action for recovery of dues is stayed until the 1+F, process is completed. This process is
e!tremely dilatory. %n amendment of /+.% to ma&e it appro!imate more closely to
internationally accepted standards for ban&ruptcy legislation is essential. $ffective
ban&ruptcy la ould provide an incentive to the borroers to meet their obligations to the
ban&s. The Finance #inistry has appointed an $!pert 4roup to go into these issues. 7egal
reforms in this area must have high priority.
3. +A*ITA! MARKET REFORM
,eform of the capital mar&et as an important part of the agenda of financial sector reforms
and action has been ta&en in this area parallel ith reforms in ban&ing. +ndia has a long
tradition of functioning capital mar&ets the 1ombay /toc& $!change (1/$) is over a hundred
years old C but until the )-90s the volume of activity in the capital mar&et as relatively
limited. .apital mar&et activity e!panded rapidly in the )-90s and the mar&et capitali"ation of
companies registered in the 1/$ rose from @ per cent of 4*5 in )-90 to ): per cent in
)--0. <oever the stoc& mar&et remained primitive and poorly regulated. .ompanies
ishing to access the capital mar&et needed prior permission of the government hich also
had to approve the price at hich ne e3uity could be raised.
)=
?hile ne issues ere
strictly controlled, there as inade3uate Iregulation of stoc& mar&et activity and also of
various mar&et participants including stoc& e!changes, bro&ers, mutual funds, etc. The
domestic;capital mar&et as also closed to portfolio investment from abroad e!cept through
a fe closed ended mutual funds floated abroad by the Jnit Trust of +ndia (JT+) hich ere
dedicated to +ndian investment.
The process of reform of the capital mar&et as initiated in )--2 along the lines
recommended by the 0arasimham .ommittee. +t aimed at removing direct government
control and replacing it by a regulatory frameor& based on transparency and disclosure
supervised by an independent regulator. The first step as ta&en in )--2 hen the
/ecurities and $!change 1oard of +ndia (/$1+), hich as originally established as a non;
statutory body in )-99, as elevated to a full fledged capital mar&et regulator ith statutory
poers in )--2. The re3uirement of prior government permission for accessing capital
mar&ets and for prior approval of issue pricing as abolished and companies ere alloed
to access mar&ets and price issues freely, sub(ect only to ;disclosure norms laid don by
/$1+.
3.% TE RE)"!ATOR, FRAME#ORK
Bver the years /$1+ has put in place a modern regulatory frameor& ith rules and
regulations governing the behaviour of ma(or mar&et participants such as stoc& e!changes,
bro&ers, merchant ban&ers, ;and mutual funds. +t has also sought to regulate activities such
as ta&eovers and insider trading hich have implications for investor protection. The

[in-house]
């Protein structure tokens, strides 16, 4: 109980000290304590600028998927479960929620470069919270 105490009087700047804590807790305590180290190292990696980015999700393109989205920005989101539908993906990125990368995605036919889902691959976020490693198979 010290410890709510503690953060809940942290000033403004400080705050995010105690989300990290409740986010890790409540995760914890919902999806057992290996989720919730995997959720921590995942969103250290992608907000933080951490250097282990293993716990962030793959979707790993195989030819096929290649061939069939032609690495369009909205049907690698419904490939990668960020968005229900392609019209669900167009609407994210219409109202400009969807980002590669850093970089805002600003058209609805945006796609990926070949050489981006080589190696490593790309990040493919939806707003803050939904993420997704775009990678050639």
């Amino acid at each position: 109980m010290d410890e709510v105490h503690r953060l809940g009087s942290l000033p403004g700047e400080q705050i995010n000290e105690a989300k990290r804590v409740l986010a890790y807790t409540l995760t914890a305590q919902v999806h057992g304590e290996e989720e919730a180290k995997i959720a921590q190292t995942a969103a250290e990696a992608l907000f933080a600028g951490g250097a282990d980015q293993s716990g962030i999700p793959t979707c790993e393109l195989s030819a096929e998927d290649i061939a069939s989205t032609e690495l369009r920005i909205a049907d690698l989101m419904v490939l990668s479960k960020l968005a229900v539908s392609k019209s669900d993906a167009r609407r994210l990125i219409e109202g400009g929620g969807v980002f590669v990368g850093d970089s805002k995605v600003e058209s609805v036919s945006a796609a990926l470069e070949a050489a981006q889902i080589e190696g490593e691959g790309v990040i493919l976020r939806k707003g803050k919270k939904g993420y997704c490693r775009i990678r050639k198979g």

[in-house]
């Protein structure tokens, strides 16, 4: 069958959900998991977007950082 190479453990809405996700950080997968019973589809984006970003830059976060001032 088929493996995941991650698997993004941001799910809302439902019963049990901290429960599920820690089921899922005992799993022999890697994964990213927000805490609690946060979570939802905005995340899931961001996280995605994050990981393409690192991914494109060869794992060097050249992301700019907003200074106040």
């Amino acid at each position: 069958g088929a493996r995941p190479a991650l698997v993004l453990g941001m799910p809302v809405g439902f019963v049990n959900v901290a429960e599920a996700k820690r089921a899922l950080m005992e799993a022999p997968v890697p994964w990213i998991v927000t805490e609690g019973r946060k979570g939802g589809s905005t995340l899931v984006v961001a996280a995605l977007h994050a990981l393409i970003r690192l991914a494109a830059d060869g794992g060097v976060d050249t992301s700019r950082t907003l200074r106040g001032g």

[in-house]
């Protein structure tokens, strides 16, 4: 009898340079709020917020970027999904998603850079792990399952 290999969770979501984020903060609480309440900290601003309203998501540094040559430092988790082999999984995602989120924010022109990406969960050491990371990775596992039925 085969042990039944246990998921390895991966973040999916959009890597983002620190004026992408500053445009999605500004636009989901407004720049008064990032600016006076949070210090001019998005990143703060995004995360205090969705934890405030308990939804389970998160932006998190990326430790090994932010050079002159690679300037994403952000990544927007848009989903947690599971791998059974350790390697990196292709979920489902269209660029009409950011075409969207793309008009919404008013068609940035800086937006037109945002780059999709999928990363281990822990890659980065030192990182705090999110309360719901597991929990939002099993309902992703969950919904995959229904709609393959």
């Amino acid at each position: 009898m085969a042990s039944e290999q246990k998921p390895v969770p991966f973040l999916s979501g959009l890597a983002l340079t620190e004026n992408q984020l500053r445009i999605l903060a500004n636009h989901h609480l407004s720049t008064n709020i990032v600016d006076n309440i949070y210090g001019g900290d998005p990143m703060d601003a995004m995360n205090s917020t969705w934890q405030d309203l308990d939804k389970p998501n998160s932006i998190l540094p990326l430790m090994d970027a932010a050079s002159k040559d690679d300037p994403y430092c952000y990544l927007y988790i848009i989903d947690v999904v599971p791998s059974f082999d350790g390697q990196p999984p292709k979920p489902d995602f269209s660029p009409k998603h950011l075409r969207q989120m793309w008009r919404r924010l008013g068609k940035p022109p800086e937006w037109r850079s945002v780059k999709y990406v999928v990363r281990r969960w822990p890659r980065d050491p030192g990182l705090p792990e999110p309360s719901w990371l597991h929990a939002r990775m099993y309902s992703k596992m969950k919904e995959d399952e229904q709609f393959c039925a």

governing structure of stoc& e!changes has been modified to ma&e the boards, of the
e!changes more broad based and less dominated by bro&ers. The ne regulatory
frameor& see&s to strengthen investor protection by ensuring disclosure and transparency
rather than through direct control. /$1+ acts as a supervisor of the system underta&ing
supervision of the activities of various participants including stoc& e!changes and mutual
funds and violations of the rules are punishable by /$1+.
The regulatory frameor& is as yet ne and ill need to be refined in the light of e!perience
gained and also as gaps and inade3uacies are identified. /$1+ needs to be further
strengthened in some areas and its punitive poers enhanced. <oever there is no doubt
that a good start has been made.
3.- O*ENIN) TE +A*ITA! MARKET TO FOREI)N IN.ESTORS
14
The system forced companies to price ne e3uity issues at levels substantially loer than mar&et
prices, ostensibly as a measure of protection for the small investor. <oever this implicitly'penali"ed
firms raising capital from the public and the volume of e3uity raised in the capital mar&et as relatively
small.
))
India: A Financial Sector f
%n important policy initiative in )--: as the opening of the capital> mar&et to foreign
institutional investors (F++s) and alloing +ndian companies to raise capital abroad by issue of
e3uity in the form of global depository receipts (4*,s). Bver @00 F++s are no registered
ith /$1+, of hom about )@0 are active investors, and there has been a cumulative inflo
of around K- billion into the capital mar&et through this route upto the end of )--8;9. The
4*, route has also seen an inflo of about K 6 billion.
The cumulative investment of around K)@ billion in +ndian stoc&s through F++s and 4*,s has
effectively lin&ed +ndia's domestic capital mar&et ith orld mar&ets and has important
implications for macroeconomic management. *omestic li3uidity conditions and asset prices
are no affected by international mar&et perceptions and this must be ta&en into account in
formulating monetary policy. % large inflo of portfolio investment can lead to a sharp